Literature analysis of top 10 interactions
In this section, we analyzed top 10 ranked results to examine whether high ranked interactions are truly meaningful or not. The answer set of CTD contains not only known interactions reported in the literature but also interactions based on the related genes that are undiscovered and not reported in the literature. To examine whether high ranked interactions are truly meaningful or not, we searched literatures for the known evidences. For the comparison, we analyzed the top 10 ranked results of the cosine similarity based hybrid method and the frequency based ABC method.
Table 1 shows that top 10 ranked interactions from the cosine based hybrid approach using CTD entities information. According to the literature analysis, we found that 7 interactions are meaningful among the top 10 interactions using context based approach. D058225:D016229 is the top ranked interaction which is not in the CTD databases. We found that Amyloid beta-peptides are the principal component of amyloid plaques from the literature . We also found that the other top 4 ranked interactions are not in the CTD databases but in the literatures. Up-regulating Nerve Growth Factor (NGF) produced therapeutic effect on AD in rats .
Table 1. Top 10 ranked interactions from the hybrid approach (cosine)
In the case of D005182:D000544, we found that flavin-adenine dinucleotide dependent oxidoreductases are shared similarities with seladin-1 gene and down-regulated seladin-1 in brain regions selectively degenerated in AD from the literature . Interleukin-6 has relations on AD also reported in the literature .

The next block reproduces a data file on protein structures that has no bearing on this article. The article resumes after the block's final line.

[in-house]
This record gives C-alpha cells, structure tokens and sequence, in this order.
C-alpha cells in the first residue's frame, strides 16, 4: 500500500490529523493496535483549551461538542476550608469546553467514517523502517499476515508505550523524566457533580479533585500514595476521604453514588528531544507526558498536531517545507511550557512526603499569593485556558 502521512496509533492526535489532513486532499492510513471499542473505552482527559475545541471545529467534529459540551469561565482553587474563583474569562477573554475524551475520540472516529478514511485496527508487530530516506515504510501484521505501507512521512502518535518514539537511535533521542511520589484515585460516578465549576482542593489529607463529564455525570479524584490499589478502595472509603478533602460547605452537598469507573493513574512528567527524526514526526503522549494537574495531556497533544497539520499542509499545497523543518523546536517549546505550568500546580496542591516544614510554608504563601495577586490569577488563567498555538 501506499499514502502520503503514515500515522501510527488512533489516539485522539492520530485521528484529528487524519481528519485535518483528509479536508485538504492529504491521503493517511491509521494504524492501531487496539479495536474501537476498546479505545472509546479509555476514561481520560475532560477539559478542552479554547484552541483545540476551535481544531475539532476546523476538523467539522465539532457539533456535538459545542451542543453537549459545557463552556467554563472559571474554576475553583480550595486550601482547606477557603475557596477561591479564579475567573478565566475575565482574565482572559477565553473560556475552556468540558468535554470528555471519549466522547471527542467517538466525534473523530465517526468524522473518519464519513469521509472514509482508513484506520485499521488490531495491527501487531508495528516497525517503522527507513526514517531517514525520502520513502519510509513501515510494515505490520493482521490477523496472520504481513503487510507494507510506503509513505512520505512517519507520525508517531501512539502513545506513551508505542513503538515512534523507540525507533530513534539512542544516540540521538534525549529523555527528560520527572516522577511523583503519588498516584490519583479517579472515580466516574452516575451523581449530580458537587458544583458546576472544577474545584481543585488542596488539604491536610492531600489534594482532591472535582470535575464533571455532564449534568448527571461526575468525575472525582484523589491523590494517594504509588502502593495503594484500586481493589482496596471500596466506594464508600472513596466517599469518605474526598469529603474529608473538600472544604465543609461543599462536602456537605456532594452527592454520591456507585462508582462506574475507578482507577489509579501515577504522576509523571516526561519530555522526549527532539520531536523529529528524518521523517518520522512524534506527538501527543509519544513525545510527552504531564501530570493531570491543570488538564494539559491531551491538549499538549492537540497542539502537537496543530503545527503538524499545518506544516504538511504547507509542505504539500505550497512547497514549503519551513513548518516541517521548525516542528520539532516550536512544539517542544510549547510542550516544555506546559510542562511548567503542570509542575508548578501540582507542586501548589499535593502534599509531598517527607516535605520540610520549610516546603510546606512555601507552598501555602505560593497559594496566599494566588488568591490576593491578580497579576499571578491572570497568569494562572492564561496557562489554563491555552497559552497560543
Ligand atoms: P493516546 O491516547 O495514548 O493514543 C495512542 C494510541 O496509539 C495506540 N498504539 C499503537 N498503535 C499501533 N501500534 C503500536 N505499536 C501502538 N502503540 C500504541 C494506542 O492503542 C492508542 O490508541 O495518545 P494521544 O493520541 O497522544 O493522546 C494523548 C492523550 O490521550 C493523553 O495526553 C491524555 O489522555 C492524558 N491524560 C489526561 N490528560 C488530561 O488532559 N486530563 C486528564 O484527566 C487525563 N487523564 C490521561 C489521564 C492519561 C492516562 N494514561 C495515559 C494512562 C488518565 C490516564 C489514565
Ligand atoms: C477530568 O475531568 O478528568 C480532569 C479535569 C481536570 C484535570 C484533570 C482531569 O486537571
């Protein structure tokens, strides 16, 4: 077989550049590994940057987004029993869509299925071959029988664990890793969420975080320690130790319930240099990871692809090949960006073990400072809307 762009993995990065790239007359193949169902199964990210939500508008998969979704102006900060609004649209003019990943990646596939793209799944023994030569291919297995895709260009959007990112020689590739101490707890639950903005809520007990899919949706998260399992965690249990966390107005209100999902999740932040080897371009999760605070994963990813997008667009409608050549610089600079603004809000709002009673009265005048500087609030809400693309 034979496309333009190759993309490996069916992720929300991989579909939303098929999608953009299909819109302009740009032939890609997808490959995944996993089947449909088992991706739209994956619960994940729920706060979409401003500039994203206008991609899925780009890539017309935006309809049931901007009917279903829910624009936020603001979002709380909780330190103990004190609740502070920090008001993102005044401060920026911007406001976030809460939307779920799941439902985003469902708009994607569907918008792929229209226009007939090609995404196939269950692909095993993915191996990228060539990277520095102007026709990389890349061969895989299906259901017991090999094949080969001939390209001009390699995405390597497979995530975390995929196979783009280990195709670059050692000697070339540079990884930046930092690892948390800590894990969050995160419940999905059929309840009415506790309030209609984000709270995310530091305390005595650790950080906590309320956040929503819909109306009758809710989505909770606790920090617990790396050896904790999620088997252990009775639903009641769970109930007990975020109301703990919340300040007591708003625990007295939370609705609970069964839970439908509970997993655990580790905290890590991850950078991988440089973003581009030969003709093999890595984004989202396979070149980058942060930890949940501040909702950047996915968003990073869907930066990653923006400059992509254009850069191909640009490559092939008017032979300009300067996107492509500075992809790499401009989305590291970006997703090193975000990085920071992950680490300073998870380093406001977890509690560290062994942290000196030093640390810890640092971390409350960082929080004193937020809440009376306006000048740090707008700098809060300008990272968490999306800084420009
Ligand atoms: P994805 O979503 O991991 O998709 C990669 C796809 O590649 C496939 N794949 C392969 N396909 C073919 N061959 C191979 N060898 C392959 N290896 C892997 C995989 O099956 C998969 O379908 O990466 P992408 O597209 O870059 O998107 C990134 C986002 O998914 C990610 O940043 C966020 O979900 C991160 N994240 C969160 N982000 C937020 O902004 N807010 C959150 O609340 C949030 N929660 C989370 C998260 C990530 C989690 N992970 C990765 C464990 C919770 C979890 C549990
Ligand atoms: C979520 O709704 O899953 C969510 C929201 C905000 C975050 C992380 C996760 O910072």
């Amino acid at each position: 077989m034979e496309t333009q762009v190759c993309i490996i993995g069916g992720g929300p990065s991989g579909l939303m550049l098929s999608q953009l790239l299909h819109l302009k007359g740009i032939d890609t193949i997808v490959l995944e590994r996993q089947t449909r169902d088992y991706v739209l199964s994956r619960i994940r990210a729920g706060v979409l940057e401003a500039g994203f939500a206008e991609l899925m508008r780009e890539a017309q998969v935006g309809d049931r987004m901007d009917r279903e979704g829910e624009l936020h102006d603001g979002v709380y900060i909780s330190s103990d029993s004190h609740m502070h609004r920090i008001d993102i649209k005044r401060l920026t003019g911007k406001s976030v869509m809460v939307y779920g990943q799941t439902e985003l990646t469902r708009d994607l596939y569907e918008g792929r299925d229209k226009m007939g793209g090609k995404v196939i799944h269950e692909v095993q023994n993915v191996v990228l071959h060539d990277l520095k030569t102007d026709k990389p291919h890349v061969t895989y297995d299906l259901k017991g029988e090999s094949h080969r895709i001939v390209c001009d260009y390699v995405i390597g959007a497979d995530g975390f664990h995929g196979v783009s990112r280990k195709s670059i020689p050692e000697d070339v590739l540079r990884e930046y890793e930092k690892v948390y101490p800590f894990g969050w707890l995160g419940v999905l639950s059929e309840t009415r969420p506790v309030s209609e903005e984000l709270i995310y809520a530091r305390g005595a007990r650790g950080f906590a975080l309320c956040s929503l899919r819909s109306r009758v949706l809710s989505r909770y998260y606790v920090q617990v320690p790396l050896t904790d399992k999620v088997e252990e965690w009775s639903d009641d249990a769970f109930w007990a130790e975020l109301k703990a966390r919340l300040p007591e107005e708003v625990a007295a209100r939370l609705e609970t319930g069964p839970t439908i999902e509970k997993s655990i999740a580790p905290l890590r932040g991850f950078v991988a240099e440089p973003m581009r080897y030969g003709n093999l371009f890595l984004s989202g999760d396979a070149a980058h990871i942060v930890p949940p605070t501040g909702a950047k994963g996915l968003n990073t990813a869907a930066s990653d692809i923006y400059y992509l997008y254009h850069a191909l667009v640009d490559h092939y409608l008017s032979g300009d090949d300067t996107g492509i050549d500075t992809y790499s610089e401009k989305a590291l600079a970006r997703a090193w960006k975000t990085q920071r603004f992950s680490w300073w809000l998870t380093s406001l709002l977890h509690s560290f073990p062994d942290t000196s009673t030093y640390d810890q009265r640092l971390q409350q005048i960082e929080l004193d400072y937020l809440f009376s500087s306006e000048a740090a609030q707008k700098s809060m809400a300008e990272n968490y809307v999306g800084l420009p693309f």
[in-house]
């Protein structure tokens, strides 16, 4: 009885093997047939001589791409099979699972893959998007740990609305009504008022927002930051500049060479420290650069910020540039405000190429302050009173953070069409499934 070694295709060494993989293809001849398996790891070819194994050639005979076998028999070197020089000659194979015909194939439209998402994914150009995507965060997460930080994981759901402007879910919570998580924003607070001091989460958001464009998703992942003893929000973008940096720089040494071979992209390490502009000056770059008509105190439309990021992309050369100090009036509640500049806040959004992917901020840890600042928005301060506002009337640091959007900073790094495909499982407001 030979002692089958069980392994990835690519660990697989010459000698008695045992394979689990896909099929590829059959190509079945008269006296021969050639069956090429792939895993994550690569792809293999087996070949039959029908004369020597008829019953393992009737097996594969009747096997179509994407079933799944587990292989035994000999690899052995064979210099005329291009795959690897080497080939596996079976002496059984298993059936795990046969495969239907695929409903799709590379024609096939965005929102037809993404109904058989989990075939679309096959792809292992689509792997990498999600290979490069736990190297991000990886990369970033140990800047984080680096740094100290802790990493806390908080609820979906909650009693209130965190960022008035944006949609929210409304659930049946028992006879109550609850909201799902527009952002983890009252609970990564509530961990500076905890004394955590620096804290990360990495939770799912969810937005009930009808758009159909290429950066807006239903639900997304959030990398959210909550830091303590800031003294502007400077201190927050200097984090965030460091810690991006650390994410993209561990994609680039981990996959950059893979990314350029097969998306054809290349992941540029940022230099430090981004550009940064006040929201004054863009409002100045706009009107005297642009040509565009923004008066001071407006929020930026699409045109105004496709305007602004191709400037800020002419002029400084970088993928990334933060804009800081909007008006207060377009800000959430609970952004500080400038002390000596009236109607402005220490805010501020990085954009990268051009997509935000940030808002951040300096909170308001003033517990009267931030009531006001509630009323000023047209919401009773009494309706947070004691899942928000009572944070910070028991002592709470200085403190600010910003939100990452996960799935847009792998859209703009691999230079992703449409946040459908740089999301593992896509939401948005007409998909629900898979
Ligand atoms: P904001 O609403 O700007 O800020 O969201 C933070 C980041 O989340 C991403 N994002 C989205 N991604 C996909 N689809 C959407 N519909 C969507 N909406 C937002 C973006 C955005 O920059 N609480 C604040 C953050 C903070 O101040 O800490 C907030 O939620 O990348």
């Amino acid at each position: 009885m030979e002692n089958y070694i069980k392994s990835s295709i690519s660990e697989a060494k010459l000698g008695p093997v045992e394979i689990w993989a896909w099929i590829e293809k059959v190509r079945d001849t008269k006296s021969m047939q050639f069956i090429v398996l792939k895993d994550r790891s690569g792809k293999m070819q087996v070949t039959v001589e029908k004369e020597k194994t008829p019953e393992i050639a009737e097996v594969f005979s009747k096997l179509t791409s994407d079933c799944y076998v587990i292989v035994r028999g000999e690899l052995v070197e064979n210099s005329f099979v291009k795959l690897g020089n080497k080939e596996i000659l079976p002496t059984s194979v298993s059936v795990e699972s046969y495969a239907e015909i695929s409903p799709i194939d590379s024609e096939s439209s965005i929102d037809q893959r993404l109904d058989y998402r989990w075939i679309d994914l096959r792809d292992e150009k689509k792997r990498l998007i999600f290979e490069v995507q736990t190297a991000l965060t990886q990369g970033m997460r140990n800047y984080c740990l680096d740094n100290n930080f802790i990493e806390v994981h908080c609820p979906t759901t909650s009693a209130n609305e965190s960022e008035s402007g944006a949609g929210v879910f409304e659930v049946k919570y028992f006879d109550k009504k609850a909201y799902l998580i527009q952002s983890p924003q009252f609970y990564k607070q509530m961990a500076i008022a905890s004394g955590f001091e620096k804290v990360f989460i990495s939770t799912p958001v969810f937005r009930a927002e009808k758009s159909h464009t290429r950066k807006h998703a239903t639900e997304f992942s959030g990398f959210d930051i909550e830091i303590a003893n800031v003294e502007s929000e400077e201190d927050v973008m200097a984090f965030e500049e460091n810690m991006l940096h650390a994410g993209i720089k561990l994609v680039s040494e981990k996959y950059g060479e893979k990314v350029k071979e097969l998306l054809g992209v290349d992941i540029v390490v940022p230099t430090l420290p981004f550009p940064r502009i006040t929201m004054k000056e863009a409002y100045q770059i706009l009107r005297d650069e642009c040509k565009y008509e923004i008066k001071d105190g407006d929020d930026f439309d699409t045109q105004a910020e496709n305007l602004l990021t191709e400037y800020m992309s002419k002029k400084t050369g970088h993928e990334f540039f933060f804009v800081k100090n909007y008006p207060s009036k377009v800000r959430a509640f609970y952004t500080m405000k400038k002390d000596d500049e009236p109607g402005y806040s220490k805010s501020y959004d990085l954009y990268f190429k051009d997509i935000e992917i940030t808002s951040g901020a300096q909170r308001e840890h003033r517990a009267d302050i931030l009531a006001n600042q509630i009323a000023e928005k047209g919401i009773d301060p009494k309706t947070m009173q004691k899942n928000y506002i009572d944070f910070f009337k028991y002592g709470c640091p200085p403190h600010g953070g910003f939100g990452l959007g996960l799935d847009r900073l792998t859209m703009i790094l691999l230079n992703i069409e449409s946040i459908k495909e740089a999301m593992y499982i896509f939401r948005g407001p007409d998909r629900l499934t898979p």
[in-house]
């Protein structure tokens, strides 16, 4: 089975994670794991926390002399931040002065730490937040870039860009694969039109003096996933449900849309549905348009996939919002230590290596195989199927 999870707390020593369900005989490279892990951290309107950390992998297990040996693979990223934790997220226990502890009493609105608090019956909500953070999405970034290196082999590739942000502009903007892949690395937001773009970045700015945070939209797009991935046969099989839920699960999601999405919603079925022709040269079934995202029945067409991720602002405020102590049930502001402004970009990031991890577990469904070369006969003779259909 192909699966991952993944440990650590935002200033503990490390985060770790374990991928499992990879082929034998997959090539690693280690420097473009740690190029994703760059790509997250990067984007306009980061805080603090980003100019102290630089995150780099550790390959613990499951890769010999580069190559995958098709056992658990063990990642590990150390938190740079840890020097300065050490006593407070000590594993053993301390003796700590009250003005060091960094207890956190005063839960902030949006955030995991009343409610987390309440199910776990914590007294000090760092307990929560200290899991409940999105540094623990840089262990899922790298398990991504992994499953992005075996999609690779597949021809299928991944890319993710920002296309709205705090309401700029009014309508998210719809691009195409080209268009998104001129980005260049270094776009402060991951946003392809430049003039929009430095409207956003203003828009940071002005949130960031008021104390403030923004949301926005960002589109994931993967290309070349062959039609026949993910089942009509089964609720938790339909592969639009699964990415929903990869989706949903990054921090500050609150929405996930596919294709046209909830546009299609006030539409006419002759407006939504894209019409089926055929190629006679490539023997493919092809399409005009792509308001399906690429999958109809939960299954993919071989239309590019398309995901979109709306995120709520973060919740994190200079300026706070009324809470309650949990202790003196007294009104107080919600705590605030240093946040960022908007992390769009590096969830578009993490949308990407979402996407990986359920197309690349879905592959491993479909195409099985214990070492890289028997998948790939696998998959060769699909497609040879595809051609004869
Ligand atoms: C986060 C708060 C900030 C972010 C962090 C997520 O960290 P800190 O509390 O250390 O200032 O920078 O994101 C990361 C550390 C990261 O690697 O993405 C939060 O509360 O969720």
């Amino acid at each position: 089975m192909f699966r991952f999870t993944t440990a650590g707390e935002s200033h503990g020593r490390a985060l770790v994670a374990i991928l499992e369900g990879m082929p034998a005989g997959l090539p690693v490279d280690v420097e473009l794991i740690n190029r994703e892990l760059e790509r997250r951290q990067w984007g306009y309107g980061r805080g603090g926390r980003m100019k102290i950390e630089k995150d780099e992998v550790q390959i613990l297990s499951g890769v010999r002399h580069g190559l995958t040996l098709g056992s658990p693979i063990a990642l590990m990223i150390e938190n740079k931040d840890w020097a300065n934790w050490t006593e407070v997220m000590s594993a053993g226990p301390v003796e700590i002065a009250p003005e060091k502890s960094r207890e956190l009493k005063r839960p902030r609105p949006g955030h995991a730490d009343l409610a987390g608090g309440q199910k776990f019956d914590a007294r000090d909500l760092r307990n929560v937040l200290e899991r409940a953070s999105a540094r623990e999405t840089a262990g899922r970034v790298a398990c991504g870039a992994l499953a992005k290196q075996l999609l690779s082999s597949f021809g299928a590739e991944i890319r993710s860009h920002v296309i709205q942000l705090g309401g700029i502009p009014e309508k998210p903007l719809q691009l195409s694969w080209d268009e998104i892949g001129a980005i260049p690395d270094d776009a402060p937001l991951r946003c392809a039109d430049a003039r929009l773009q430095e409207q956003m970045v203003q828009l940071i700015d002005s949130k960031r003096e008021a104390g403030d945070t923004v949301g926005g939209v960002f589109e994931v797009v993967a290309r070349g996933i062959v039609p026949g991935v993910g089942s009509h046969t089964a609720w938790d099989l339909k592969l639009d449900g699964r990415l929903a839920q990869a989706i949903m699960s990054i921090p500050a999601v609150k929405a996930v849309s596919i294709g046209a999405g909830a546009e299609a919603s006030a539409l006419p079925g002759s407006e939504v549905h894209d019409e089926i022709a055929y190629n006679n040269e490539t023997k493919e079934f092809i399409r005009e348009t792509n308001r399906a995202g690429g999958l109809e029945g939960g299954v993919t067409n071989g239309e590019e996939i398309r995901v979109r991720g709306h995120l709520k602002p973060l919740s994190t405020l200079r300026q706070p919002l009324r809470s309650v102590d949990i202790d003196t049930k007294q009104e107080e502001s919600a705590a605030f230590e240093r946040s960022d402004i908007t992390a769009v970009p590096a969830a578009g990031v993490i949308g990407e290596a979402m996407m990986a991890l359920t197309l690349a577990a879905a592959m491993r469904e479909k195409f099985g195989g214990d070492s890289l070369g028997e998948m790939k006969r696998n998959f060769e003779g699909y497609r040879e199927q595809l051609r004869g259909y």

Tumor necrosis factor (TNF) alpha has also relations on Alzheimer disease . Amyloid beta-peptides are known as a main component of senile plaques (SPs), and senile plaques is highly related to Alzheimer's disease . Finally, Alzheimer disease has a similar risk factor with type 2 diabetes and has relations with insulin reported in this literature .
Table 2 shows that top 10 ranked interactions from the frequency based ABC model using CTD entities information. These results are almost identical with the results reported in Table 1. These results in Table 2 show that the top 8 of 10 interactions are same between the cosine similarity-based hybrid approach and the frequency based ABC model. We found that the top 5 ranked interactions were confirmed in literatures. We also found that the 8th ranked interaction also had the evidence on the literature. The 9th ranked and 10th ranked ones were different between the hybrid and the frequency based approach. As shown in the 10th ranked interaction, only our hybrid approach was able to infer the relationship unlike the basic ABC model failing to infer it in the top 10 ranked interactions. Our hypothesis was that the similarity of context terms between A-B and B-C model enables to infer more meaningful interactions A-C. Literature analysis confirms that in the candidate interactions inferred by the ABC model, the similarity based hybrid approach penalizes less meaningful interactions by ranking them.